When asked, Professor Saito explained that “now, Immerse is especially important because it provides a valuable experience especially for students who attend their school’s classes or study abroad because of the coronavirus."  Schools everywhere are scrambling to figure out how to distribute curriculum, give lectures, and even issue exams online. But with the help of Immerse they are able to solve their most complex problem: fostering togetherness in a time of isolation. Virtual reality gives users a “sense of presence”. Despite being geographically far, VR tricks the mind into believing you are truly in-person with your peers collaborating shoulder-to-shoulder on learning activities and language tasks. Many school administrators have seen the research on how VR boosts retention and learning efficacy but are saying “that now more than ever VR is an urgent need! ”

While many other businesses are being forced to close, things at Immerse are shifting into high gear. With this new sense of urgency, the Immerse team is hustling to fulfill new contracts and connecting students from furthest corners of the globe in VR.  “Things are quickly expanding beyond just East Asia,” Quinn explained, “We are now setting up partnerships with some of the largest schools in Spain and South America and we’re making plans to enter other affected regions. It’s hard to predict how long things will be on lockdown so we want to help as many students as possible.” 

“In a time where isolation keeps us safe, giving young learners that connection is incredibly important for both learning, as well as mental health” said Quinn. “The opportunity to leave your room, explore a new culture, and go on an adventure with your friends is a welcomed respite from loneliness and monotony.”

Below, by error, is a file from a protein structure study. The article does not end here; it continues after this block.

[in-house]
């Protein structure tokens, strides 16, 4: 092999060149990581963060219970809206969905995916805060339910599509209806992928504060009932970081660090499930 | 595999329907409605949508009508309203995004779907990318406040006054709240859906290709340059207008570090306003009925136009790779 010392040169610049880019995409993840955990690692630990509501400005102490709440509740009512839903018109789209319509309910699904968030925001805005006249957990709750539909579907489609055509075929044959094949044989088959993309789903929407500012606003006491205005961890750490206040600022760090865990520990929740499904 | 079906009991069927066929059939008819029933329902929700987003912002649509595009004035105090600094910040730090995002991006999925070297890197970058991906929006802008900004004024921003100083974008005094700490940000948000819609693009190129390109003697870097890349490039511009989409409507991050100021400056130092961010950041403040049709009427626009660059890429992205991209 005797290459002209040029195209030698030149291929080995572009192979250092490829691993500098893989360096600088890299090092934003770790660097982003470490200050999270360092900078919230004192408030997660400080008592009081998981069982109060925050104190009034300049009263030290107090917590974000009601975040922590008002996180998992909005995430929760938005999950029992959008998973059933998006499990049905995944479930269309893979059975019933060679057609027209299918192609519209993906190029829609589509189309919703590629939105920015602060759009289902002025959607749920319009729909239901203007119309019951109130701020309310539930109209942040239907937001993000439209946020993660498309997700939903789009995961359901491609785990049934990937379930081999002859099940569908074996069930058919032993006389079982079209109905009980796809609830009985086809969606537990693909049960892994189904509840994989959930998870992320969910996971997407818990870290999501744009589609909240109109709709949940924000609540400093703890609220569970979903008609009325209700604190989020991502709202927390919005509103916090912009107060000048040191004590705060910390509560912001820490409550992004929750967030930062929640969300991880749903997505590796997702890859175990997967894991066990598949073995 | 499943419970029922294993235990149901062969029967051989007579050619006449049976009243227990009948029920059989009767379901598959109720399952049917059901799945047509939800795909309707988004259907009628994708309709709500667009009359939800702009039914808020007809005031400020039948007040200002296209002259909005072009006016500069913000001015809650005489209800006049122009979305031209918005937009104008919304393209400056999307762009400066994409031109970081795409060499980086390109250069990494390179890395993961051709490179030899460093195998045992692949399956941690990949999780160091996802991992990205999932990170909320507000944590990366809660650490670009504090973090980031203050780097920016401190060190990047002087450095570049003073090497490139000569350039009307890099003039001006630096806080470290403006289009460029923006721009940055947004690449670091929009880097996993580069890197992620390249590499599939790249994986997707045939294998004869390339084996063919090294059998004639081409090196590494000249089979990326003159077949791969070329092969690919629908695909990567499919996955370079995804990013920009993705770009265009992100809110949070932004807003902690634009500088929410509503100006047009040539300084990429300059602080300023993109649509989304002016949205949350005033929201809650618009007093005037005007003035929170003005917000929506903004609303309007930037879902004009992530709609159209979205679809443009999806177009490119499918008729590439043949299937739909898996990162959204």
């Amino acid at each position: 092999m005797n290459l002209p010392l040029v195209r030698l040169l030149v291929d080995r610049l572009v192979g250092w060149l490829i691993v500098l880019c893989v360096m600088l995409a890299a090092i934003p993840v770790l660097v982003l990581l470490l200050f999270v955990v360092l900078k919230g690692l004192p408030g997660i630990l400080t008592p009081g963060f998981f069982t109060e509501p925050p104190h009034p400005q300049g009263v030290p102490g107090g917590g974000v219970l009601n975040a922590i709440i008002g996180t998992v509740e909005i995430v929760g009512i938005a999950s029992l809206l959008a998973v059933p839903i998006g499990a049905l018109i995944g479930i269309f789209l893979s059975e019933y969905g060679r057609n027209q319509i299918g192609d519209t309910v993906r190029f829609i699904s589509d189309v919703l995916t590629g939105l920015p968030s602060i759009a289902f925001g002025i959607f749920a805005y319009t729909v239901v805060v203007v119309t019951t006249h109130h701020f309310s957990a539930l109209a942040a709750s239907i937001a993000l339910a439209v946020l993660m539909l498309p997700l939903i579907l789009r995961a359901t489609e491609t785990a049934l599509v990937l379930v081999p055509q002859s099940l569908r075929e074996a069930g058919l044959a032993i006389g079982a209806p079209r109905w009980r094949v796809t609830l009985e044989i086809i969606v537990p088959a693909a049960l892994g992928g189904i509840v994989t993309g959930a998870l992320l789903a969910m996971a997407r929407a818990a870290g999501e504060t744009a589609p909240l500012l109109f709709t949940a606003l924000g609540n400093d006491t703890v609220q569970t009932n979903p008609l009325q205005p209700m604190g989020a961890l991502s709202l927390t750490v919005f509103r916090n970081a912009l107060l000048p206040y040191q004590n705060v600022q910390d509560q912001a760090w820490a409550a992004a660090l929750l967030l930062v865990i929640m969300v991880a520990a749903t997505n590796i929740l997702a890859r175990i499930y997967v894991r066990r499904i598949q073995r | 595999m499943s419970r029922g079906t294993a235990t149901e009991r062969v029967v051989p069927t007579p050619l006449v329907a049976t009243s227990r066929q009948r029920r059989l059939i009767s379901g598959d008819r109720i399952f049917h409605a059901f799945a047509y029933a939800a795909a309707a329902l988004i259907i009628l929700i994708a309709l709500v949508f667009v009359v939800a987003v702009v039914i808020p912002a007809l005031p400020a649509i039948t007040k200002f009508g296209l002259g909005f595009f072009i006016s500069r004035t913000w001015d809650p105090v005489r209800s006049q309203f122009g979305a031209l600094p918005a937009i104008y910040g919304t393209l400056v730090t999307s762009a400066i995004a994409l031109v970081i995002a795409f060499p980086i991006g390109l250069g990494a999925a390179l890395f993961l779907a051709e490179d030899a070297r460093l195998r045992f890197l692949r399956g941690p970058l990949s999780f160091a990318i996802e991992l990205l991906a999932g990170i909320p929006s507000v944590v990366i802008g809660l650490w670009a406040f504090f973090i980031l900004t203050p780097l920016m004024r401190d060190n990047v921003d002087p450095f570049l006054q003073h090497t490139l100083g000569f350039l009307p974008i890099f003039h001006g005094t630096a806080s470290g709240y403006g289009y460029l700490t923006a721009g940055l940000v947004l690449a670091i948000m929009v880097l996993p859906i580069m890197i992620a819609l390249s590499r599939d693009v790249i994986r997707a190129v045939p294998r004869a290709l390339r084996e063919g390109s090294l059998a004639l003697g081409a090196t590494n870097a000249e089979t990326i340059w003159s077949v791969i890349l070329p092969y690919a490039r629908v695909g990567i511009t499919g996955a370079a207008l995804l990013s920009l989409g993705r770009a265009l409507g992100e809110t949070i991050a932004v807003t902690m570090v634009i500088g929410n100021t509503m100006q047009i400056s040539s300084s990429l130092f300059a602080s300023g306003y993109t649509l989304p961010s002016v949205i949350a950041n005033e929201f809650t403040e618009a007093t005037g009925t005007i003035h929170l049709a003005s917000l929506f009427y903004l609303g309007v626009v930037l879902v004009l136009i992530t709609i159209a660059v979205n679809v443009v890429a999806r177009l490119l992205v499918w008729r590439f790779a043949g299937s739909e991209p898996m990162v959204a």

He closed by saying, “as a society we are facing some very complex problems right now and thus need leaders to find creative solutions.  Despite the tragic circumstances we face, I am excited to see what other entrepreneurs develop in this time of need.  Here at Immerse, VR is our speciality so we are going to do everything in our power to use it as an agent for good and bringing people together. I hope to see others do the same.” 

ABOUT THE FOUNDER: By his 23rd birthday, Immerse CEO, Quinn Taber, had traveled to nearly 50 countries. After graduating from Pepperdine University with his B.S. in Economics, he moved to the Middle East to volunteer with refugees from Syria and Iraq. In an effort to learn Arabic he studied the top research in immersive linguistics and built a set of techniques that got him to fluency. Astonished by how quickly his language skills improved, Quinn left Jordan with a new vision: to build a VR language platform that invited other students to learn English by traveling to a virtual America and learn just like he had.  Since launching in 2017, he and his team have participated in the Wayfinder Incubator in Irvine, USC Edventure Accelerator in Los Angeles, and Praxis Labs Accelerator in New York.  He now splits his time between managing his team, raising capital from investors, and speaking around the world at education and technology conferences. 

OTHER PUBLICATIONS: LA Times article about Immerse launch:  
Huffington Post article about private High School in Japan:
Training Industry article about Immerse:
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​What We Do​
We link trainers and learners in virtual reality environments that foster immersion and accelerate second language acquisition like no other language service on the market.

Our Mission
To transform the way English is taught and learned using virtual reality.